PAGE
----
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Lewis : egeo

egeo, ĕgĕo, ŭi, 2 (part. fut. egitura, Tert. adv. Marc. 4, 24), v. n. cf. Gr. ἀχήν, poor; root αχ-, αγχ, in ἄχος, ἄγχω, etc.; Lat. angustus, angina, to be needy (for syn. cf.: indigeo, careo, vaco). Prop. Absol. (so usually in Plaut. and Ter.), to be needy, to be in want, to be poor: me in divitiis esse agrumque habere, egere illam autem, Plaut. Trin. 3, 2, 57; cf. id. Most. 1, 3, 73; id. Truc. 2, 1, 12; 4, 2, 32; id. Trin. 2, 2, 49; id. Capt. 3, 4, 49; Ter. Heaut. 5, 2, 11; Cic. Rosc. Com. 8 (opp. locupletem esse); Hor. S. 2, 2, 103 (opp. dives); id. Ep. 1, 2, 56; 2, 1, 228 et saep.—Pass. impers.: amatur atque egetur acriter, Plaut. Ps. 1, 3, 39.

To need, want, lack, to be in need of, with the thing needed. In the abl.: earum rerum, quibus egeremus, invectio, Cic. Off. 2, 3 fin.; cf. id. Rep. 2, 5; id. Fam. 10, 16, 2: omnibus necessariis rebus, Caes. B. C. 3, 32, 4: copiis, Cic. Off. 1, 16 fin.: oculis ad cernendum, id. N. D. 2, 57, 143: bibliothecis Graecis, id. Tusc. 2, 2, 6; cf. id. Div. 2, 2, 5: medicină, id. Lael. 3: nullo, id. ib. 9, 30: consilio, opera nostra, id. ib. 14 fin.: auxilio, id. Fam. 2, 17, 16: sapiens eget nulla re: egere enim necessitatis est, Sen. Ep. 9 med. (cf. I. a. supra).—Of inanimate subjects: opus eget exercitatione non parva, Cic. Lael. 5, 17; cf. Quint. 1, 6, 38; 1, 8, 4; 1, 10, 7 et saep.

In the gen. (in Cic. dub., v. the foll.): si pudoris egeas, Plaut. Am. 2, 2, 187: tui, admonitricis, id. Truc. 2, 6, 20; cf. id. Mil. 4, 2, 42; Hor. Ep. 1, 18, 67: auxilii, Caes. B. G. 6, 11, 4: medicinae (al. medicina; cf. the preced.), Cic. Fam. 9, 3 fin.: medici, curatoris, Hor. Ep. 1, 1, 102; cf. custodis, id. S. 1, 4, 118: aeris (opp. locuples mancipiis), id. Ep. 1, 6, 39: nullius, id. ib. 1, 17, 22: nutricis, Ov. Tr. 6, 135: alienae facundiae, Tac. A. 13, 3 al.—Of inanimate subjects: nec prosum quicquam nostrae rationis egere, Lucr. 3, 44; Quint. 5, 14, 5; 2, 16, 13; 3, 8, 63 al.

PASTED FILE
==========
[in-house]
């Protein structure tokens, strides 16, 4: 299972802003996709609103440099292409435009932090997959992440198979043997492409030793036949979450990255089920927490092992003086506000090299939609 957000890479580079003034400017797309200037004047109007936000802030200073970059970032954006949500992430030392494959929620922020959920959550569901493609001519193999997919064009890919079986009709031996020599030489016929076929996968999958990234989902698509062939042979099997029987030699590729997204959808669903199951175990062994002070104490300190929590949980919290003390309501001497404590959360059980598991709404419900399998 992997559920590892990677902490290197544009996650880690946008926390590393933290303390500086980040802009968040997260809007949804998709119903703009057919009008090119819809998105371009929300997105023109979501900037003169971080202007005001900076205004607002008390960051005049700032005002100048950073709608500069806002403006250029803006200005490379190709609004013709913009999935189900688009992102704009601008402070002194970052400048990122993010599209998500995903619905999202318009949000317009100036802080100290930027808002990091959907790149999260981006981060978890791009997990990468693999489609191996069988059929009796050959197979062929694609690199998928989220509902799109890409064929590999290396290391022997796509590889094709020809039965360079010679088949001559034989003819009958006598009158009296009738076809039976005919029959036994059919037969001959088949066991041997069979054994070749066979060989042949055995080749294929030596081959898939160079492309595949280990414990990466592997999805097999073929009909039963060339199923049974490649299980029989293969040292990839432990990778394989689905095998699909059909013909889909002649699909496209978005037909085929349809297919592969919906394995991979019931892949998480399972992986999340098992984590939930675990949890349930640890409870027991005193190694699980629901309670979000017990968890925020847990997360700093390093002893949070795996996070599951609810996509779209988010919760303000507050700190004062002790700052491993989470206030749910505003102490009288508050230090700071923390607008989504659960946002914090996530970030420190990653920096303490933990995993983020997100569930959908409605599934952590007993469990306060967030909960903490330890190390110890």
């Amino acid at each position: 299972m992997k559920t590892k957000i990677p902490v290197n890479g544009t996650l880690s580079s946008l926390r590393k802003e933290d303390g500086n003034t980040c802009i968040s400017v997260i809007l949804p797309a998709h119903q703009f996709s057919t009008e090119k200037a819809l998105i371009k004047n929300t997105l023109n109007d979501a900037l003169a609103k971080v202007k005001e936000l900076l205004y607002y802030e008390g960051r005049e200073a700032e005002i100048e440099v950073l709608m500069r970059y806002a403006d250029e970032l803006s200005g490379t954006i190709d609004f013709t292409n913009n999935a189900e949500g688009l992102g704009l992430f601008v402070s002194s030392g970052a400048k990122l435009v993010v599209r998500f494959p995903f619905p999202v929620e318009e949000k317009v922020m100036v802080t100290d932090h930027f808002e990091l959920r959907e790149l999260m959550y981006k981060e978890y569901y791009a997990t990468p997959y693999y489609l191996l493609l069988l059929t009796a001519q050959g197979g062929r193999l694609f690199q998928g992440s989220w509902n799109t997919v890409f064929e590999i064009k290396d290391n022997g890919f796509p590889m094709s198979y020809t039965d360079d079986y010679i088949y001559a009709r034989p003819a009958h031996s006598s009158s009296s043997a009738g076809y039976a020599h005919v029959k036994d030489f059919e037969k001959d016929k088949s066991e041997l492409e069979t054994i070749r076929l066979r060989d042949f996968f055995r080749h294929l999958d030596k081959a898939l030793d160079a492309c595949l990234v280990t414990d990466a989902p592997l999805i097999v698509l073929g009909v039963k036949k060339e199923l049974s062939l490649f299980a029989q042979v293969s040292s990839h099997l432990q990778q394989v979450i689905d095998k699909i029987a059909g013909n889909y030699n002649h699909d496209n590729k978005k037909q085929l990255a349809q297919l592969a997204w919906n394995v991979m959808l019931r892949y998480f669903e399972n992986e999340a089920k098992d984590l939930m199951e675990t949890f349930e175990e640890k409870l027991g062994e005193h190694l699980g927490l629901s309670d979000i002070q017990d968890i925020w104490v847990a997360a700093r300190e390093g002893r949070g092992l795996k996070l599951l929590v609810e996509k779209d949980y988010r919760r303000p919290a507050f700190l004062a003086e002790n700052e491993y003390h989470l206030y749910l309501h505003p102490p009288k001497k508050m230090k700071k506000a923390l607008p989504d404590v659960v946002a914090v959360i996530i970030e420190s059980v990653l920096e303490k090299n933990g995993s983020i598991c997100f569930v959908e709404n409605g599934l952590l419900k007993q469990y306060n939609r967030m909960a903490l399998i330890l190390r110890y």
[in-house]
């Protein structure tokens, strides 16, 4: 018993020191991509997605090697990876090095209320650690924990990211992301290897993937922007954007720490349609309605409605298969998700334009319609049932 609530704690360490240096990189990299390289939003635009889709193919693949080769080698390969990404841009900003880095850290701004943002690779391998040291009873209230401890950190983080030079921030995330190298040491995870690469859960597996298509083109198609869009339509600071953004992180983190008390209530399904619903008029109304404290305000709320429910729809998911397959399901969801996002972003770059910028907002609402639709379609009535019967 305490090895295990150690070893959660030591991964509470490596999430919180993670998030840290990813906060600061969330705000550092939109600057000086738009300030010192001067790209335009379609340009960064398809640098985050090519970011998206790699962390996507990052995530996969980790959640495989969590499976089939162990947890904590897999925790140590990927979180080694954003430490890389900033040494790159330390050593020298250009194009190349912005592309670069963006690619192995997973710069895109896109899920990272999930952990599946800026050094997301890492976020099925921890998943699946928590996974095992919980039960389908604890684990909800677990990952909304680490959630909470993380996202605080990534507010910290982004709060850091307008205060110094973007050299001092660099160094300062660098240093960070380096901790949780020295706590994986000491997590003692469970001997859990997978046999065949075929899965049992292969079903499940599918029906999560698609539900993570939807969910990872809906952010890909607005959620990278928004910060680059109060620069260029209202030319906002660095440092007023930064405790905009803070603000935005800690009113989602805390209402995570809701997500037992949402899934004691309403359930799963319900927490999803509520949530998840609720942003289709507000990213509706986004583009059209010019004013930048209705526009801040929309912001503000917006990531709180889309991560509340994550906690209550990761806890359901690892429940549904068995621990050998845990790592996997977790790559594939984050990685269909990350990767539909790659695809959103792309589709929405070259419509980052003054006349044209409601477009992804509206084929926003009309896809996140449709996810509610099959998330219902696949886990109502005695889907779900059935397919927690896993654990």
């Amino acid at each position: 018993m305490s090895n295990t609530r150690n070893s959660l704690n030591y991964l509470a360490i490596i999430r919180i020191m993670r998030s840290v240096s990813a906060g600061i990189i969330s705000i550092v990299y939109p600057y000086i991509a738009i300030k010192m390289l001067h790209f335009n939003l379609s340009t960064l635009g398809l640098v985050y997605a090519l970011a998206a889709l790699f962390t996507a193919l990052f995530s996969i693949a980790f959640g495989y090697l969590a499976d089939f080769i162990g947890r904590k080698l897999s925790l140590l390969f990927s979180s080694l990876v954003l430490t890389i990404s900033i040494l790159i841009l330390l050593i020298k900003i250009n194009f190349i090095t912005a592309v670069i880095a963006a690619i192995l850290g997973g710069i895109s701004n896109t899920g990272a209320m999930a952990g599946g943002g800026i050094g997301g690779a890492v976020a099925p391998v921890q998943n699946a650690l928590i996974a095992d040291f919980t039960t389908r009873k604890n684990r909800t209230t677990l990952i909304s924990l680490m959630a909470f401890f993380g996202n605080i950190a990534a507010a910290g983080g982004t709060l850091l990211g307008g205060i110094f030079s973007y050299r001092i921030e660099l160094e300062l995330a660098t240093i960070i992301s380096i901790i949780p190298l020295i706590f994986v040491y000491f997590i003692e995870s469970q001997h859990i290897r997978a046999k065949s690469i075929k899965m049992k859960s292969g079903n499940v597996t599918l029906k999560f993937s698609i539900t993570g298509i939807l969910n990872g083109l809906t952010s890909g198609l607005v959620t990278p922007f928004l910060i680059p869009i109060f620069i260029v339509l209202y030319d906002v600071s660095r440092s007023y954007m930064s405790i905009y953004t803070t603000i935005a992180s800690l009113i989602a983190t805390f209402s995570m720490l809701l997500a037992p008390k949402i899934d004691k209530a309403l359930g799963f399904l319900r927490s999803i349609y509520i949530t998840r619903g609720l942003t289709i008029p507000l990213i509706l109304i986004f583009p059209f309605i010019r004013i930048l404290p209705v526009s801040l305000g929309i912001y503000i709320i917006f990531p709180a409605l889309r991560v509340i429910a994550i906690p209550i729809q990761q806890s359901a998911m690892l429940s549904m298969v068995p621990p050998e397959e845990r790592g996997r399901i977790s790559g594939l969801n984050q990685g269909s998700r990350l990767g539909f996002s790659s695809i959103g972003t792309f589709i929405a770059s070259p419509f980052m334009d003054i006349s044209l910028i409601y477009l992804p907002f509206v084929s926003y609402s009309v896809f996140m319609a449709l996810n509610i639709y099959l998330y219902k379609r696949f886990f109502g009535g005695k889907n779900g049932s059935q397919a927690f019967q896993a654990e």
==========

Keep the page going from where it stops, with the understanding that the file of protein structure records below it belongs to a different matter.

In the acc.: nec quicquam eges, Plaut. Men. 1, 2, 12; cf. the foll.

Supplied by inf. pass.: clariores quam ut indicari egeant, Athenae, Mel. 2, 3, 4; cf. id. 2, 4, 1. Sometimes transf. (For the usual careo.) To be without, to be destitute of, not to have: C. Macer auctoritate semper eguit, Cic. Brut. 67, 238: donis tuis, somne, Stat. S. 5, 4, 2.—Of inanimate subjects: res proprio nomine, Lucr. 3, 134. —* To do without, to bear the want of: si quid est, quod utar, utor; si non est, egeo, Cato ap. Gell. 13, 23, 1.

Like the Gr. δέομαι (cf. also the Engl. to want), to desire, wish for: tui amans abeuntis egeo, Plaut. As. 3, 3, 1: plausoris, Hor. A. P. 154: tantuli, id. S. 1, 1, 59; cf. in the abl.: pane, id. Ep. 1, 10, 11.—Hence, ĕgens, entis, P. a., needy, necessitous, in want, very poor (class.; cf.: egenus, indigens, indigus, inops, pauper, mendicus): quocirca (amici) et absentes assunt egentes abundant, Cic. Lael. 7; Plaut. Pers. 1, 1, 1; 2, 3, 4; id. Stich. 2, 2, 7; Ter. Ad. 3, 3, 30; id. Phorm. 2, 3, 10; Cic. Clu. 59, 163; id. Fl. 15, 35 et saep.; cf. opp. locuples, Caes. B. C. 3, 59, 2; Dig. 22, 5, 3; opp. abundans, Cic. Par. 6, 1, 43: delectus egentium ac perditorum, Caes. B. G. 7, 4, 2; cf. Sall. C. 31, 1; 18, 4.

Comp.: nihil rege egentius, Cic. Att. 6, 1, 4.—Sup.: egestates tot egentissimorum hominum, Cic. Att. 9, 7, 5; id. Sest. 52, 111; id. Rosc. Am. 8 fin.; opp. locuples, Liv. 1, 47.—Adv. does not occur.